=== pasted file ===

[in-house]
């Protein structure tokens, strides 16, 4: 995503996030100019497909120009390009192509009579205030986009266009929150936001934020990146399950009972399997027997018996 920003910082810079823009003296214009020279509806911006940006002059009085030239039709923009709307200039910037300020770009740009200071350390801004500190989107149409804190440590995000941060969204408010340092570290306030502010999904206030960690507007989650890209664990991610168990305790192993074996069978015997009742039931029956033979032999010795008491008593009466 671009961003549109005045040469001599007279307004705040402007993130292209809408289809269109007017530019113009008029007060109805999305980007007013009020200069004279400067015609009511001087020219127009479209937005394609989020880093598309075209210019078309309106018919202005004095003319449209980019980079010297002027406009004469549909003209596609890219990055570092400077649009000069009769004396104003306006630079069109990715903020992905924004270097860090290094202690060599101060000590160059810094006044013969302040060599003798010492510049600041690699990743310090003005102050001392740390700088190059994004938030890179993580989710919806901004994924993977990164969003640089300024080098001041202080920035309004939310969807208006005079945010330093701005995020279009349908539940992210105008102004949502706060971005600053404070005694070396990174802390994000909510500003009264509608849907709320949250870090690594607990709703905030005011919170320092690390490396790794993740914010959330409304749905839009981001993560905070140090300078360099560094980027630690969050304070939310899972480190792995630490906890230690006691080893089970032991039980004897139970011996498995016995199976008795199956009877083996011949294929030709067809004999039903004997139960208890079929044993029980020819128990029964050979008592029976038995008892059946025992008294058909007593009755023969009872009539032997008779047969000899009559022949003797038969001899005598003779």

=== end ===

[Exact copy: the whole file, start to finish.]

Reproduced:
[in-house]
């Protein structure tokens, strides 16, 4: 995503996030100019497909120009390009192509009579205030986009266009929150936001934020990146399950009972399997027997018996 920003910082810079823009003296214009020279509806911006940006002059009085030239039709923009709307200039910037300020770009740009200071350390801004500190989107149409804190440590995000941060969204408010340092570290306030502010999904206030960690507007989650890209664990991610168990305790192993074996069978015997009742039931029956033979032999010795008491008593009466 671009961003549109005045040469001599007279307004705040402007993130292209809408289809269109007017530019113009008029007060109805999305980007007013009020200069004279400067015609009511001087020219127009479209937005394609989020880093598309075209210019078309309106018919202005004095003319449209980019980079010297002027406009004469549909003209596609890219990055570092400077649009000069009769004396104003306006630079069109990715903020992905924004270097860090290094202690060599101060000590160059810094006044013969302040060599003798010492510049600041690699990743310090003005102050001392740390700088190059994004938030890179993580989710919806901004994924993977990164969003640089300024080098001041202080920035309004939310969807208006005079945010330093701005995020279009349908539940992210105008102004949502706060971005600053404070005694070396990174802390994000909510500003009264509608849907709320949250870090690594607990709703905030005011919170320092690390490396790794993740914010959330409304749905839009981001993560905070140090300078360099560094980027630690969050304070939310899972480190792995630490906890230690006691080893089970032991039980004897139970011996498995016995199976008795199956009877083996011949294929030709067809004999039903004997139960208890079929044993029980020819128990029964050979008592029976038995008892059946025992008294058909007593009755023969009872009539032997008779047969000899009559022949003797038969001899005598003779």